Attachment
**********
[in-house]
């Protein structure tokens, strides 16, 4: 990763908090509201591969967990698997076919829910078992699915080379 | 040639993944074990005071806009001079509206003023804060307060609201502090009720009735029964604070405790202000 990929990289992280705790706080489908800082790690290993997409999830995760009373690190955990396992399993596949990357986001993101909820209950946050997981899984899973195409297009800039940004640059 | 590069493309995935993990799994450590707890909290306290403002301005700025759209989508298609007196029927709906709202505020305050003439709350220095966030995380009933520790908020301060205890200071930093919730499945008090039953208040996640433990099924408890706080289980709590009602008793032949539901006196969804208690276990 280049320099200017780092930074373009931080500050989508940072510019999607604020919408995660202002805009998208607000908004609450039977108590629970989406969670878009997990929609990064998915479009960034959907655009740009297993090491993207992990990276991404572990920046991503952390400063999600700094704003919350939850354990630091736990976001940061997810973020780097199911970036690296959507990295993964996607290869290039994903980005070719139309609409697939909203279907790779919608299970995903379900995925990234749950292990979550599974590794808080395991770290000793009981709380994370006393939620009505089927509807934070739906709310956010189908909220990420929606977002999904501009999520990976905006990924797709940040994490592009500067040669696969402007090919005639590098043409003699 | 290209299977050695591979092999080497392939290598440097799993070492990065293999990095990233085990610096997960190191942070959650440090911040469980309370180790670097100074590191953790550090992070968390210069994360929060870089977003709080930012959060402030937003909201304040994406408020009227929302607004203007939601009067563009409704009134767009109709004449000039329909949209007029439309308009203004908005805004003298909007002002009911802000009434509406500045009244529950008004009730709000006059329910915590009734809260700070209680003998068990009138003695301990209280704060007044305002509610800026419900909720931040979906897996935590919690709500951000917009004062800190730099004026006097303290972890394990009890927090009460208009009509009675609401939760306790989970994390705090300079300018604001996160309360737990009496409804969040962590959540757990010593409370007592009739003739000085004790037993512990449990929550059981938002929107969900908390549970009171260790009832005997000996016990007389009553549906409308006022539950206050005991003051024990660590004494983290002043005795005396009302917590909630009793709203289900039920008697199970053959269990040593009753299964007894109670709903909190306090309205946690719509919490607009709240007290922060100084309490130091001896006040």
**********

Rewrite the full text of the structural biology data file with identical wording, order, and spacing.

[in-house]
């Protein structure tokens, strides 16, 4: 990763908090509201591969967990698997076919829910078992699915080379 | 040639993944074990005071806009001079509206003023804060307060609201502090009720009735029964604070405790202000 990929990289992280705790706080489908800082790690290993997409999830995760009373690190955990396992399993596949990357986001993101909820209950946050997981899984899973195409297009800039940004640059 | 590069493309995935993990799994450590707890909290306290403002301005700025759209989508298609007196029927709906709202505020305050003439709350220095966030995380009933520790908020301060205890200071930093919730499945008090039953208040996640433990099924408890706080289980709590009602008793032949539901006196969804208690276990 280049320099200017780092930074373009931080500050989508940072510019999607604020919408995660202002805009998208607000908004609450039977108590629970989406969670878009997990929609990064998915479009960034959907655009740009297993090491993207992990990276991404572990920046991503952390400063999600700094704003919350939850354990630091736990976001940061997810973020780097199911970036690296959507990295993964996607290869290039994903980005070719139309609409697939909203279907790779919608299970995903379900995925990234749950292990979550599974590794808080395991770290000793009981709380994370006393939620009505089927509807934070739906709310956010189908909220990420929606977002999904501009999520990976905006990924797709940040994490592009500067040669696969402007090919005639590098043409003699 | 290209299977050695591979092999080497392939290598440097799993070492990065293999990095990233085990610096997960190191942070959650440090911040469980309370180790670097100074590191953790550090992070968390210069994360929060870089977003709080930012959060402030937003909201304040994406408020009227929302607004203007939601009067563009409704009134767009109709004449000039329909949209007029439309308009203004908005805004003298909007002002009911802000009434509406500045009244529950008004009730709000006059329910915590009734809260700070209680003998068990009138003695301990209280704060007044305002509610800026419900909720931040979906897996935590919690709500951000917009004062800190730099004026006097303290972890394990009890927090009460208009009509009675609401939760306790989970994390705090300079300018604001996160309360737990009496409804969040962590959540757990010593409370007592009739003739000085004790037993512990449990929550059981938002929107969900908390549970009171260790009832005997000996016990007389009553549906409308006022539950206050005991003051024990660590004494983290002043005795005396009302917590909630009793709203289900039920008697199970053959269990040593009753299964007894109670709903909190306090309205946690719509919490607009709240007290922060100084309490130091001896006040």